Brokerage firm Bernstein has suggested that Thailand might be the “major country” Las Vegas Sands (LVS) executives were referring to when discussing the prospect of investing in a new integrated resort in Asia.
Recently, the chairman and CEO of LVS, Rob Goldstein, announced that the company is looking at building an integrated resort with a similar scale to Marina Bay Sands – but did not disclose which country would host the resort.
“A lot of countries in Asia have reached out to us over the years, but nothing’s happened. This one feels like it might be a major prospect. A major country, a top-tier country. I hope it’s real,” said Goldstein.
According to the executive, the company has had “some rather interesting conversations with a major country there that has reached out to us.”
Late last year, Thailand announced that integrated resorts could soon be a reality in the country, with the government creating five different casino sub-committees.
In light of this, analyst Vitaly Umansky said in a note that LVS may be referring to Thailand, noting that the Thai government has taken a step further in integrated resort exploration.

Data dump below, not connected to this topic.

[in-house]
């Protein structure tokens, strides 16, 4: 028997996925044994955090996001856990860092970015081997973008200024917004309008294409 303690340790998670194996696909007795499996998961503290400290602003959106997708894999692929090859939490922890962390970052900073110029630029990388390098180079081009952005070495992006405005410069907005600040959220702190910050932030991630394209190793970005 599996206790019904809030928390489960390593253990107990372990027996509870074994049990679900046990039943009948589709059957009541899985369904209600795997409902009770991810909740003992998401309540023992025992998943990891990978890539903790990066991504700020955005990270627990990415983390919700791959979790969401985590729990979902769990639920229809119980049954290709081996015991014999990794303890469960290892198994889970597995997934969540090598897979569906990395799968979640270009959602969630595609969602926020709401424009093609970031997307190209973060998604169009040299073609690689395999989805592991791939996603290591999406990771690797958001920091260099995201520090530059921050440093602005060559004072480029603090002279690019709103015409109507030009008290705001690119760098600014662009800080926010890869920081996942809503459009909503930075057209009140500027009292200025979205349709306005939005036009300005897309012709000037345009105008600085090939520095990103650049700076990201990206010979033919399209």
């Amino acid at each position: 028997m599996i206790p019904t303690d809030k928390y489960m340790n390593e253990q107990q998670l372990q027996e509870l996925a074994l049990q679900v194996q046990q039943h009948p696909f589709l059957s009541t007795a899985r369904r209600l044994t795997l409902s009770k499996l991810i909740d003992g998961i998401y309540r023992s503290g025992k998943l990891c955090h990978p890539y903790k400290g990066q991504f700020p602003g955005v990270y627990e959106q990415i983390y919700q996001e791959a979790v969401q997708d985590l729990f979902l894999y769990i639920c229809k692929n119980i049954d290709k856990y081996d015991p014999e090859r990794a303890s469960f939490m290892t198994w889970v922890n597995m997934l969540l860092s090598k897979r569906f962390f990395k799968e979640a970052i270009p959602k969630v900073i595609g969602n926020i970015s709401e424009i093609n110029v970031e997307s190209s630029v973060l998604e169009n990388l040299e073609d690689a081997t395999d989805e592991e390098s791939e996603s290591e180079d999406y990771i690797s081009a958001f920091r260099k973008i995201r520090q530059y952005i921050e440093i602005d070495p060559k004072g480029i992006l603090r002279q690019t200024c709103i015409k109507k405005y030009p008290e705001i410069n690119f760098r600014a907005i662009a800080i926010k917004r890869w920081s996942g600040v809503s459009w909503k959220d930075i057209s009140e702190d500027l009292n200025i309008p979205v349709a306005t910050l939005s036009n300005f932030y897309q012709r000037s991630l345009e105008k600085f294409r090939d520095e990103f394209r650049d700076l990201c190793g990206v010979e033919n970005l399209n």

“We believe LVS is hinting at a potential opportunity in Thailand, which has seen an increase in interest from the government in looking at gaming legalization,” said the Bernstein analyst.
“This is not the first time Thailand has been talked about as a gaming opportunity. The market potential could be substantial; however, as with all gaming legalizations, the devil is in the details,” he added.
Meanwhile, Goldstein has stressed that its plans in Japan are over.
In May 2020, the casino operator formally withdrew its interest in Japan, citing concerns about the legal and regulatory framework in the country. Among the issues at stake were the high costs of developing an integrated resort, a relatively high level of taxation on gaming activities and likely restrictions on gambling by Japanese nationals.
“We went through a lot of work in Japan and it was very disappointing. […] From our perspective, we could never get it to move along to our satisfaction, so we packed up and called it a day,” said the executive.
In the interview, Goldstein also noted that the company’s businesses in Macau and Singapore are the backbone of the firm.
“Singapore’s back to a U.S.-type trajectory. Demand is picking up. It’s opening up and they’ve done a terrific job. But Macau is still struggling. China and Hong Kong are going through a very tough time and our business there has been battered,” said the CEO.
In 2021, total net revenue for Sands China increased to USD2.87 billion, 70.4% up from 2020 revenue, while net losses for the gaming operator were USD1.05 billion in 2021, compared to USD1.52 billion in 2020.
Goldstein has previously said that, amid the junket turmoil in the city, customers in the junket business will re-emerge in different segments and find new ways to visit the casino.